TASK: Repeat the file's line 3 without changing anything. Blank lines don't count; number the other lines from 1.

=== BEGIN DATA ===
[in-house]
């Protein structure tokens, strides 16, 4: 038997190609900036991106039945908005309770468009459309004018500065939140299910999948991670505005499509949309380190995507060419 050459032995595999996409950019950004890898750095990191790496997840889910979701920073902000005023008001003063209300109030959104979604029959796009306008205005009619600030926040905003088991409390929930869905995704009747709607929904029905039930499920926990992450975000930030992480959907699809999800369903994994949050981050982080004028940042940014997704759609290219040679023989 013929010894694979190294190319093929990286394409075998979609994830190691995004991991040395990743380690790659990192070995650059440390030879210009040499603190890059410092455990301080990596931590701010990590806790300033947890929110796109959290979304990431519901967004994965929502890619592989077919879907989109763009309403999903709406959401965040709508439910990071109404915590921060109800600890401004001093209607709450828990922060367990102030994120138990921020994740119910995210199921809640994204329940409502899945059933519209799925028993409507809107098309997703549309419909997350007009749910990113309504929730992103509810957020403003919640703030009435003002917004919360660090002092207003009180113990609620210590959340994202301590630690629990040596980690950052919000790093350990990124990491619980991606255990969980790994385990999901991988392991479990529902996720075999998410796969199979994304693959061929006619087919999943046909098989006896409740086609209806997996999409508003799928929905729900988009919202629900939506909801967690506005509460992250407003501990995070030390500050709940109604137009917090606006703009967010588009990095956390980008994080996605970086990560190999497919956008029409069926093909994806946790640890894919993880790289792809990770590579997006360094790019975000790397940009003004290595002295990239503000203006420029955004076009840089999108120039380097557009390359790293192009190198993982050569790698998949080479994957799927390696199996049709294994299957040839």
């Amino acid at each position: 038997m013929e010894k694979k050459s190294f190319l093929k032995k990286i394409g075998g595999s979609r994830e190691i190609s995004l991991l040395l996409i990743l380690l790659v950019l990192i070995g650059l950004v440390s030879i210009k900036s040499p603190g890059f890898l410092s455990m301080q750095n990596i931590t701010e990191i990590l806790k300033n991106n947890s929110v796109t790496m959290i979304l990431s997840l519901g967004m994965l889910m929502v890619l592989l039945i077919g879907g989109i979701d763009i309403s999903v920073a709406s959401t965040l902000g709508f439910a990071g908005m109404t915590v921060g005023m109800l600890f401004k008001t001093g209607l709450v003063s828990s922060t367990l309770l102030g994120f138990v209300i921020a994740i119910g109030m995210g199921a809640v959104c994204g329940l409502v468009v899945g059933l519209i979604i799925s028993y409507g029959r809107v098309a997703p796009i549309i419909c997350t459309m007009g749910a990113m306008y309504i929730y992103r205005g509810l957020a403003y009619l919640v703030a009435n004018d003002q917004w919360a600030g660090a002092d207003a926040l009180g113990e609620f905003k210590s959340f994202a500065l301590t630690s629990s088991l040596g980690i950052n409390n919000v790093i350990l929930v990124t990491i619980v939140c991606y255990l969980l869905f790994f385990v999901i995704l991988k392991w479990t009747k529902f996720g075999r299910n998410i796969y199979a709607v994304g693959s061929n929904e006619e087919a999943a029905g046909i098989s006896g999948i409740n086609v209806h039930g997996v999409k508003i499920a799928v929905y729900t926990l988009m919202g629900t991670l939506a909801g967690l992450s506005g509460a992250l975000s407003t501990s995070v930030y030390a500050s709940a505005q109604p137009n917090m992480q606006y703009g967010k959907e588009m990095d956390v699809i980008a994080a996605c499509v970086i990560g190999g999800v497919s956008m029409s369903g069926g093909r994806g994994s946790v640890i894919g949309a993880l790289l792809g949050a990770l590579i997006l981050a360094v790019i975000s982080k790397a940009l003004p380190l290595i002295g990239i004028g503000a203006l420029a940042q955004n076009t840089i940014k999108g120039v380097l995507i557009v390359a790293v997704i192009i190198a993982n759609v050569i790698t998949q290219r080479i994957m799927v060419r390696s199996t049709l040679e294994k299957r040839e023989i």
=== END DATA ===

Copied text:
């Amino acid at each position: 038997m013929e010894k694979k050459s190294f190319l093929k032995k990286i394409g075998g595999s979609r994830e190691i190609s995004l991991l040395l996409i990743l380690l790659v950019l990192i070995g650059l950004v440390s030879i210009k900036s040499p603190g890059f890898l410092s455990m301080q750095n990596i931590t701010e990191i990590l806790k300033n991106n947890s929110v796109t790496m959290i979304l990431s997840l519901g967004m994965l889910m929502v890619l592989l039945i077919g879907g989109i979701d763009i309403s999903v920073a709406s959401t965040l902000g709508f439910a990071g908005m109404t915590v921060g005023m109800l600890f401004k008001t001093g209607l709450v003063s828990s922060t367990l309770l102030g994120f138990v209300i921020a994740i119910g109030m995210g199921a809640v959104c994204g329940l409502v468009v899945g059933l519209i979604i799925s028993y409507g029959r809107v098309a997703p796009i549309i419909c997350t459309m007009g749910a990113m306008y309504i929730y992103r205005g509810l957020a403003y009619l919640v703030a009435n004018d003002q917004w919360a600030g660090a002092d207003a926040l009180g113990e609620f905003k210590s959340f994202a500065l301590t630690s629990s088991l040596g980690i950052n409390n919000v790093i350990l929930v990124t990491i619980v939140c991606y255990l969980l869905f790994f385990v999901i995704l991988k392991w479990t009747k529902f996720g075999r299910n998410i796969y199979a709607v994304g693959s061929n929904e006619e087919a999943a029905g046909i098989s006896g999948i409740n086609v209806h039930g997996v999409k508003i499920a799928v929905y729900t926990l988009m919202g629900t991670l939506a909801g967690l992450s506005g509460a992250l975000s407003t501990s995070v930030y030390a500050s709940a505005q109604p137009n917090m992480q606006y703009g967010k959907e588009m990095d956390v699809i980008a994080a996605c499509v970086i990560g190999g999800v497919s956008m029409s369903g069926g093909r994806g994994s946790v640890i894919g949309a993880l790289l792809g949050a990770l590579i997006l981050a360094v790019i975000s982080k790397a940009l003004p380190l290595i002295g990239i004028g503000a203006l420029a940042q955004n076009t840089i940014k999108g120039v380097l995507i557009v390359a790293v997704i192009i190198a993982n759609v050569i790698t998949q290219r080479i994957m799927v060419r390696s199996t049709l040679e294994k299957r040839e023989i």